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Human remains in museum collections and their restitution to the communities: Museum of La Plata – Argentina

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Author(s): Graciela Weisinger Cordero | María Del Carmen Maza

Journal: University Museums and Collections Journal
ISSN 2071-7229

Volume: 4;
Start page: 47;
Date: 2011;
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ABSTRACT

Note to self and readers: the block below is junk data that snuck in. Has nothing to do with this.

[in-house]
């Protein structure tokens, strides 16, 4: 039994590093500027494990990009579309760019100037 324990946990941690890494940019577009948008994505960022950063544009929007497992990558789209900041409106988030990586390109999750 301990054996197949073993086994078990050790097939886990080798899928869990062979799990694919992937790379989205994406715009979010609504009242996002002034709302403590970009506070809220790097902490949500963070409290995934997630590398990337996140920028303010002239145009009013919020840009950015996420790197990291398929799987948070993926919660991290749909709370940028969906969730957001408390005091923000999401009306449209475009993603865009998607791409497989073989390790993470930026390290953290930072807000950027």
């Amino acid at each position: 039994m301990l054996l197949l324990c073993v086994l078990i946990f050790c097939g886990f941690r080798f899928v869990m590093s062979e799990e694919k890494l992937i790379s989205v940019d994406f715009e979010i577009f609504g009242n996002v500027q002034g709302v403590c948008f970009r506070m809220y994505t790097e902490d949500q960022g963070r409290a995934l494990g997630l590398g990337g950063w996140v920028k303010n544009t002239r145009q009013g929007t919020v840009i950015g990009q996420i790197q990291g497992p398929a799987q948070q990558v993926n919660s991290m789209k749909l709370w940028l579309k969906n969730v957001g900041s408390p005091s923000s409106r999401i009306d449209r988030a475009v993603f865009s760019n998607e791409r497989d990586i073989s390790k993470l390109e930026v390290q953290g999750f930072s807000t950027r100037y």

The intention of this article is to reflect on the challenges that museums face when collections include the human remains of indigenous communities. To debate the topic, the Museum of La Plata is used as an example. Part of the collection concerns the final stage of the "Conquest of the Desert" epoch in which the army caught the last chiefs and a group of indigenous – elders, women and children – who still were resisting the offensive in Junín of the Andes. The museum held captive the living aborigines for their study until September 1894. In Argentina, the first claims to the authorities of the university museum of La Plata were registered by the mid 80s. To date, the museum has repatriated the remains of a Tehuelche chief (1994) and a Ranquel chief (2001) to their communities. The problem of the repatriation of human remains, as well as the cultural objects associated with them, is an attempt to allow these diverse aboriginal communities to manage their own cultural inheritance in the manner that they deem most appropriate. Bringing ethical principles into play, they recover their cultural identity. It also addresses the bases upon which the anthropologic science constructed its ‘object of study’: the appropriation of fragments of the human reality to investigate and display them in exhibitions and museums. However, the demands by the different indigenous communities for the return of their ancestors are increasing. This has caused a division in the scientific community with some agreeing in the matter of repatriation, while others see the remains as belonging to the museums and that if they are repatriated they will then be lost to scientific research.
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